Safety tips when traveling abroad

Maybe you have dreamed of a vacation in Europe for years, or maybe in your current job you often have to travel to places that are exotic to your business. The prospect of seeing another country, experiencing different cultures, languages ​​and people different from the United States is exciting, but traveling abroad carries the same risks as traveling to your home country.

This does not mean that the danger lurks around every corner, waiting to grab an unsuspecting tourist or visitor. Because the holidays are meant to be fun and exciting, it is important to take some precautions while staying abroad. Here are suggestions to make your trip a lot easier. Don't forget to take lots of pictures!

  • Know the laws and practices of each country you visit. As a passenger traveling abroad, you are subject to the laws of each country, whether or not you are an American citizen. Do not turn left if you should turn to the right, and keep in mind that something illegal in the state does not legally mean it elsewhere. If you have legal difficulties, please contact your nearest US Embassy.
  • Always keep a detailed itinerary with a family member or friend in an emergency. If you know in advance where you will be staying, make sure that someone has your hotel and transit information.
  • If your passport is lost or stolen abroad, leave a copy of your passport information with a trusted friend or relative at home.
  • Always keep an eye on your things in public. Do not leave bags unattended or pick up packages from strangers.
  • Look inconspicuous when traveling. Don't show off your jewelry, credit cards, or anything else that might catch your attention. Of course, it is never a good idea to bring only cash when traveling. Let passengers be handy and do not store all your money in one place – leave some out when leaving a well-hidden room in your room (and make sure your room is locked).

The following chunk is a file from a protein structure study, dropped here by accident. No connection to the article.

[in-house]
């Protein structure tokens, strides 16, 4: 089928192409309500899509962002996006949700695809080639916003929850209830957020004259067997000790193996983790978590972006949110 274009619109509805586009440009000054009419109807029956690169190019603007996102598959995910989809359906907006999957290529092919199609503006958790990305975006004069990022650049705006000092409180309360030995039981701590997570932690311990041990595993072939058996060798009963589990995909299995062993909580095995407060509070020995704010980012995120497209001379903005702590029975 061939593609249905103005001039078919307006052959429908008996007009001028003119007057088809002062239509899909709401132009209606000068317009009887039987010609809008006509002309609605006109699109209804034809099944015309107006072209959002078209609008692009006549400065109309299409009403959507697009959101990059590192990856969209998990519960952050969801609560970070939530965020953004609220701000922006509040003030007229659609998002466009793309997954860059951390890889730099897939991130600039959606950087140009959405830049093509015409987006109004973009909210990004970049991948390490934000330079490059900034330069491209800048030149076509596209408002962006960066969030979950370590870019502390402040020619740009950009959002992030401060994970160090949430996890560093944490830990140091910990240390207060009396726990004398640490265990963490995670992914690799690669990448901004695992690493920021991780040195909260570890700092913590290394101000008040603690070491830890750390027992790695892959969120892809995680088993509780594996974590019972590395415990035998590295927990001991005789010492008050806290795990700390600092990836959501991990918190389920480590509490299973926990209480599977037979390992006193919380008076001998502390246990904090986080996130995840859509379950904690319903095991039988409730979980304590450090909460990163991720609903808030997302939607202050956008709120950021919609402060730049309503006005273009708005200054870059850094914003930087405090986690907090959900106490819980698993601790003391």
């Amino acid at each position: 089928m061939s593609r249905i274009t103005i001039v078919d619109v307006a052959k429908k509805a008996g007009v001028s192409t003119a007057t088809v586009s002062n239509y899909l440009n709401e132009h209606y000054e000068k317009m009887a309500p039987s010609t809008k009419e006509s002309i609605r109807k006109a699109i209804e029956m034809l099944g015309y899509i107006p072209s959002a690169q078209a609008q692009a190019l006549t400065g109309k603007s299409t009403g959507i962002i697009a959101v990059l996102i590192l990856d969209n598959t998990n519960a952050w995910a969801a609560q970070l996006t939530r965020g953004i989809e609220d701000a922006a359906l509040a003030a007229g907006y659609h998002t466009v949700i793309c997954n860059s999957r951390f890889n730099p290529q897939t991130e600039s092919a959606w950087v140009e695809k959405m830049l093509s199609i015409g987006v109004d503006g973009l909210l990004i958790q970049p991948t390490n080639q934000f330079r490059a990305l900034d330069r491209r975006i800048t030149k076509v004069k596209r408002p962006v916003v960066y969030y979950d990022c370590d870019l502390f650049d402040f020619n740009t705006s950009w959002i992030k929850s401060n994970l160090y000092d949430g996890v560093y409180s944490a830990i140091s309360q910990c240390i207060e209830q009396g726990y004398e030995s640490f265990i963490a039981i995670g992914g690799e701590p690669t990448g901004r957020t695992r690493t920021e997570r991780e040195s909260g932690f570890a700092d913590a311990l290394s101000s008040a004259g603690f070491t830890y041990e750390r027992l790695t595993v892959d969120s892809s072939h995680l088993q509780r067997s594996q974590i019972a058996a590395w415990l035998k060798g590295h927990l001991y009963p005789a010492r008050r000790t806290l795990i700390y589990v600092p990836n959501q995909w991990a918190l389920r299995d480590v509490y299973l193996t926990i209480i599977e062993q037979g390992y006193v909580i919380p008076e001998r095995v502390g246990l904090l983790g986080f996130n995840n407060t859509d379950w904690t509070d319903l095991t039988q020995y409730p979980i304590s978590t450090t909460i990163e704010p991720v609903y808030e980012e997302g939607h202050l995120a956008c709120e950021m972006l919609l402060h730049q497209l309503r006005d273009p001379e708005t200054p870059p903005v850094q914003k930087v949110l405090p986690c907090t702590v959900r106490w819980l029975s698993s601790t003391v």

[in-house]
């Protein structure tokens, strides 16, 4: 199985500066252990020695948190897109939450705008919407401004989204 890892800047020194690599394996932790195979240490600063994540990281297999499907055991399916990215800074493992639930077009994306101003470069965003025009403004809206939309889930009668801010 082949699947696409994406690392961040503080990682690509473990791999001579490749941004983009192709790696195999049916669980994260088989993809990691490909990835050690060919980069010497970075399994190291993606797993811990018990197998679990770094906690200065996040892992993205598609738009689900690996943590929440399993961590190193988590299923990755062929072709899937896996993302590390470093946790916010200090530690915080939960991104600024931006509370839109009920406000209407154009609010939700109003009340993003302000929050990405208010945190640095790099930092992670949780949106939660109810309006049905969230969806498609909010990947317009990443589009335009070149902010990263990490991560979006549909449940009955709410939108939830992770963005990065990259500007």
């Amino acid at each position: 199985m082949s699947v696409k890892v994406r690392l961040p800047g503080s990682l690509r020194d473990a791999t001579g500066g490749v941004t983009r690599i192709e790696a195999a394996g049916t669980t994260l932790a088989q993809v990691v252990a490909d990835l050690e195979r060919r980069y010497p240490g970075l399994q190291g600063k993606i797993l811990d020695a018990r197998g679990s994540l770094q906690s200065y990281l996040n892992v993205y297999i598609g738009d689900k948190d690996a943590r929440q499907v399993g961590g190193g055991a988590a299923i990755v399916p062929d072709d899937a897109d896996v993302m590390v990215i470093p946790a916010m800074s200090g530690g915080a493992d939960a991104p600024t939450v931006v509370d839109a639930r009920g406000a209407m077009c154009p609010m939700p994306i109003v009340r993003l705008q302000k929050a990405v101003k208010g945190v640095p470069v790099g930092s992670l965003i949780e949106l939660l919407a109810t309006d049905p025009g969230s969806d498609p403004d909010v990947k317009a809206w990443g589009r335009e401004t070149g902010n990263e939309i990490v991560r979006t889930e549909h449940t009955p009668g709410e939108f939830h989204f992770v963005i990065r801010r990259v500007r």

• Only exchange money at authorized locations, ie banks and hotels. When traveling to some countries, you may be happy to accept the American currency as your local seller. The American currency usually has a higher value and is more than likely to be hung by indigenous peoples and exchanged when the value of their currency is at its peak. Therefore, you might consider keeping a small amount of American cash when visiting local markets. If you are unfamiliar with the rates and try to trade foreign currency, you may find that you have paid too much for certain items.
  • Ask your hotel to transport you if necessary. Although it is quite common to see a cab in a large US city like Atlanta, there may be risks in some countries, especially if taxis are not licensed. Use only the companies and drivers recommended by your hotel concierge.

Lastly, visit the US Department of State's travel site for information on obtaining passports and visas and up-to-date travel warnings. If you are already armed with the knowledge of your planned destination, you will surely enjoy a wonderful journey wherever you are.